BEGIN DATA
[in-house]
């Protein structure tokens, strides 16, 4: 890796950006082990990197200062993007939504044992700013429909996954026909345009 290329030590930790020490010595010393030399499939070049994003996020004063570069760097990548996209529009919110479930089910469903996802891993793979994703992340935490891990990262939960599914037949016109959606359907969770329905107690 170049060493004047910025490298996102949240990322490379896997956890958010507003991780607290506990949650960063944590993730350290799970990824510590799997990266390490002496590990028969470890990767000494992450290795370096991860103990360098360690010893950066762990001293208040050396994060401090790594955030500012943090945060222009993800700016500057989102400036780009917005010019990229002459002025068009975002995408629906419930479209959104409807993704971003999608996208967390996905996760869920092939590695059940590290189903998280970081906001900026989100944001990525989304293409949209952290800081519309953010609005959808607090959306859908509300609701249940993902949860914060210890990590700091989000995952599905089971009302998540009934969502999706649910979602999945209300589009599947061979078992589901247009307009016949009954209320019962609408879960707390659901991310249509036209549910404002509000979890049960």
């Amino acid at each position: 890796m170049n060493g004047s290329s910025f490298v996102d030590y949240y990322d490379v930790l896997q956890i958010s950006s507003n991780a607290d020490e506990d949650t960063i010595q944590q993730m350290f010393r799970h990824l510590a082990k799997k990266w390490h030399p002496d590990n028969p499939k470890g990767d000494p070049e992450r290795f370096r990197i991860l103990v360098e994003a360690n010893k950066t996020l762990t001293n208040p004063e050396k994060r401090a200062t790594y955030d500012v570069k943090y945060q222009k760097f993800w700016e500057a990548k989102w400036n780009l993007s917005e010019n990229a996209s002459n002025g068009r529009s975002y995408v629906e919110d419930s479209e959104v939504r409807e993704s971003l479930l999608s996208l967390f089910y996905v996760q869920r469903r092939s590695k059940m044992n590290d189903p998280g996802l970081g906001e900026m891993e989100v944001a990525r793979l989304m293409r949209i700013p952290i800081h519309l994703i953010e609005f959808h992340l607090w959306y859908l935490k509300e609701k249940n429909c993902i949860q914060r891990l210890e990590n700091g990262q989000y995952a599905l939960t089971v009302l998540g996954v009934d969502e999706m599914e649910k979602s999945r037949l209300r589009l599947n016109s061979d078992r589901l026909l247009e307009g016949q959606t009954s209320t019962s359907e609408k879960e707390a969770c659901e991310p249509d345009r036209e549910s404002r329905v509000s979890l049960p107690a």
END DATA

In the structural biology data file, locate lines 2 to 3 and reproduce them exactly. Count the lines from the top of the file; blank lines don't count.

């Protein structure tokens, strides 16, 4: 890796950006082990990197200062993007939504044992700013429909996954026909345009 290329030590930790020490010595010393030399499939070049994003996020004063570069760097990548996209529009919110479930089910469903996802891993793979994703992340935490891990990262939960599914037949016109959606359907969770329905107690 170049060493004047910025490298996102949240990322490379896997956890958010507003991780607290506990949650960063944590993730350290799970990824510590799997990266390490002496590990028969470890990767000494992450290795370096991860103990360098360690010893950066762990001293208040050396994060401090790594955030500012943090945060222009993800700016500057989102400036780009917005010019990229002459002025068009975002995408629906419930479209959104409807993704971003999608996208967390996905996760869920092939590695059940590290189903998280970081906001900026989100944001990525989304293409949209952290800081519309953010609005959808607090959306859908509300609701249940993902949860914060210890990590700091989000995952599905089971009302998540009934969502999706649910979602999945209300589009599947061979078992589901247009307009016949009954209320019962609408879960707390659901991310249509036209549910404002509000979890049960």
């Amino acid at each position: 890796m170049n060493g004047s290329s910025f490298v996102d030590y949240y990322d490379v930790l896997q956890i958010s950006s507003n991780a607290d020490e506990d949650t960063i010595q944590q993730m350290f010393r799970h990824l510590a082990k799997k990266w390490h030399p002496d590990n028969p499939k470890g990767d000494p070049e992450r290795f370096r990197i991860l103990v360098e994003a360690n010893k950066t996020l762990t001293n208040p004063e050396k994060r401090a200062t790594y955030d500012v570069k943090y945060q222009k760097f993800w700016e500057a990548k989102w400036n780009l993007s917005e010019n990229a996209s002459n002025g068009r529009s975002y995408v629906e919110d419930s479209e959104v939504r409807e993704s971003l479930l999608s996208l967390f089910y996905v996760q869920r469903r092939s590695k059940m044992n590290d189903p998280g996802l970081g906001e900026m891993e989100v944001a990525r793979l989304m293409r949209i700013p952290i800081h519309l994703i953010e609005f959808h992340l607090w959306y859908l935490k509300e609701k249940n429909c993902i949860q914060r891990l210890e990590n700091g990262q989000y995952a599905l939960t089971v009302l998540g996954v009934d969502e999706m599914e649910k979602s999945r037949l209300r589009l599947n016109s061979d078992r589901l026909l247009e307009g016949q959606t009954s209320t019962s359907e609408k879960e707390a969770c659901e991310p249509d345009r036209e549910s404002r329905v509000s979890l049960p107690a």